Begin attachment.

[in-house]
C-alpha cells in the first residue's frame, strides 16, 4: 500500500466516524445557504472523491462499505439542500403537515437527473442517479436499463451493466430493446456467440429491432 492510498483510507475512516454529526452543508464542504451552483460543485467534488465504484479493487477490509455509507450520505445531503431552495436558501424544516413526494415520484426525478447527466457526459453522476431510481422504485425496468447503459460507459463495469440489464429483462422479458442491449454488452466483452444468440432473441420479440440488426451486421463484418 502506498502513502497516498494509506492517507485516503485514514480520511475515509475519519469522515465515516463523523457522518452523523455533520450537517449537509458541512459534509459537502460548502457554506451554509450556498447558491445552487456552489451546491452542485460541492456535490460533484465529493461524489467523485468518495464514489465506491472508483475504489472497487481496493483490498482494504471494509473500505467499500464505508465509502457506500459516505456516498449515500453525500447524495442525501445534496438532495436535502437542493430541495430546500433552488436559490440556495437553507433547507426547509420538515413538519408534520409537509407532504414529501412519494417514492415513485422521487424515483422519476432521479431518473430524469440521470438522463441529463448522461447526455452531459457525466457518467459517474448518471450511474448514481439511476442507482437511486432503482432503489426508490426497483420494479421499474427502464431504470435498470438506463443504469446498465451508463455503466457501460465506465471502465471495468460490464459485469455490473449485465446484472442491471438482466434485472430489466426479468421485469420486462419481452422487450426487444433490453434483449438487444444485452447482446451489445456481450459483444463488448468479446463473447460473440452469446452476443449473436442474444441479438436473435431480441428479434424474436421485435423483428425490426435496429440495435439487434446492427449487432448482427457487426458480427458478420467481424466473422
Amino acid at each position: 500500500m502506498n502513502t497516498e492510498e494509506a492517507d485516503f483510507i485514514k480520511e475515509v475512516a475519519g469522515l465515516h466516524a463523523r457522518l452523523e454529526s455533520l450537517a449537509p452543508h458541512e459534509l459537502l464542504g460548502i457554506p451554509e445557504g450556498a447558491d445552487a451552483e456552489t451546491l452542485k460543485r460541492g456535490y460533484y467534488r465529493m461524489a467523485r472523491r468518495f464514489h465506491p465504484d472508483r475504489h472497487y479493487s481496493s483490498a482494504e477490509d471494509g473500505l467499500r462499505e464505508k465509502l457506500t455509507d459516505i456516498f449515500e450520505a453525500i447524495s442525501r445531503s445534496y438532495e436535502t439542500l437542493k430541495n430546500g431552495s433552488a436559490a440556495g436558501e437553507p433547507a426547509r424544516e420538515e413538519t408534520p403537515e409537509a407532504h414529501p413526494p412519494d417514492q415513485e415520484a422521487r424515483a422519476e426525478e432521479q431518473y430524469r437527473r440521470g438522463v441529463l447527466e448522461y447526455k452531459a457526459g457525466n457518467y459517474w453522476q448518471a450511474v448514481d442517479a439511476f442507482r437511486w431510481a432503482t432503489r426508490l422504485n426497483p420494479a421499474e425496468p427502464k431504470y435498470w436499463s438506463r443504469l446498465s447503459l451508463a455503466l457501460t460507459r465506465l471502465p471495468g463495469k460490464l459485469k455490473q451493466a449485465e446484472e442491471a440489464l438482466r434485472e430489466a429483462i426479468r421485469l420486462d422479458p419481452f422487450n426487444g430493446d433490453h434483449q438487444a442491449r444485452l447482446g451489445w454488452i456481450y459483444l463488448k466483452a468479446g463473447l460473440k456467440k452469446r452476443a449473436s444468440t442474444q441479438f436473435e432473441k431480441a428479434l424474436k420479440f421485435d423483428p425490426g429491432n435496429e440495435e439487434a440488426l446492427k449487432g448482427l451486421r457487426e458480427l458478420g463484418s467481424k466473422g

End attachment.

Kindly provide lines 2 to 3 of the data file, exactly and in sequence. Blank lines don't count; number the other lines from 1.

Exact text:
C-alpha cells in the first residue's frame, strides 16, 4: 500500500466516524445557504472523491462499505439542500403537515437527473442517479436499463451493466430493446456467440429491432 492510498483510507475512516454529526452543508464542504451552483460543485467534488465504484479493487477490509455509507450520505445531503431552495436558501424544516413526494415520484426525478447527466457526459453522476431510481422504485425496468447503459460507459463495469440489464429483462422479458442491449454488452466483452444468440432473441420479440440488426451486421463484418 502506498502513502497516498494509506492517507485516503485514514480520511475515509475519519469522515465515516463523523457522518452523523455533520450537517449537509458541512459534509459537502460548502457554506451554509450556498447558491445552487456552489451546491452542485460541492456535490460533484465529493461524489467523485468518495464514489465506491472508483475504489472497487481496493483490498482494504471494509473500505467499500464505508465509502457506500459516505456516498449515500453525500447524495442525501445534496438532495436535502437542493430541495430546500433552488436559490440556495437553507433547507426547509420538515413538519408534520409537509407532504414529501412519494417514492415513485422521487424515483422519476432521479431518473430524469440521470438522463441529463448522461447526455452531459457525466457518467459517474448518471450511474448514481439511476442507482437511486432503482432503489426508490426497483420494479421499474427502464431504470435498470438506463443504469446498465451508463455503466457501460465506465471502465471495468460490464459485469455490473449485465446484472442491471438482466434485472430489466426479468421485469420486462419481452422487450426487444433490453434483449438487444444485452447482446451489445456481450459483444463488448468479446463473447460473440452469446452476443449473436442474444441479438436473435431480441428479434424474436421485435423483428425490426435496429440495435439487434446492427449487432448482427457487426458480427458478420467481424466473422
Amino acid at each position: 500500500m502506498n502513502t497516498e492510498e494509506a492517507d485516503f483510507i485514514k480520511e475515509v475512516a475519519g469522515l465515516h466516524a463523523r457522518l452523523e454529526s455533520l450537517a449537509p452543508h458541512e459534509l459537502l464542504g460548502i457554506p451554509e445557504g450556498a447558491d445552487a451552483e456552489t451546491l452542485k460543485r460541492g456535490y460533484y467534488r465529493m461524489a467523485r472523491r468518495f464514489h465506491p465504484d472508483r475504489h472497487y479493487s481496493s483490498a482494504e477490509d471494509g473500505l467499500r462499505e464505508k465509502l457506500t455509507d459516505i456516498f449515500e450520505a453525500i447524495s442525501r445531503s445534496y438532495e436535502t439542500l437542493k430541495n430546500g431552495s433552488a436559490a440556495g436558501e437553507p433547507a426547509r424544516e420538515e413538519t408534520p403537515e409537509a407532504h414529501p413526494p412519494d417514492q415513485e415520484a422521487r424515483a422519476e426525478e432521479q431518473y430524469r437527473r440521470g438522463v441529463l447527466e448522461y447526455k452531459a457526459g457525466n457518467y459517474w453522476q448518471a450511474v448514481d442517479a439511476f442507482r437511486w431510481a432503482t432503489r426508490l422504485n426497483p420494479a421499474e425496468p427502464k431504470y435498470w436499463s438506463r443504469l446498465s447503459l451508463a455503466l457501460t460507459r465506465l471502465p471495468g463495469k460490464l459485469k455490473q451493466a449485465e446484472e442491471a440489464l438482466r434485472e430489466a429483462i426479468r421485469l420486462d422479458p419481452f422487450n426487444g430493446d433490453h434483449q438487444a442491449r444485452l447482446g451489445w454488452i456481450y459483444l463488448k466483452a468479446g463473447l460473440k456467440k452469446r452476443a449473436s444468440t442474444q441479438f436473435e432473441k431480441a428479434l424474436k420479440f421485435d423483428p425490426g429491432n435496429e440495435e439487434a440488426l446492427k449487432g448482427l451486421r457487426e458480427l458478420g463484418s467481424k466473422g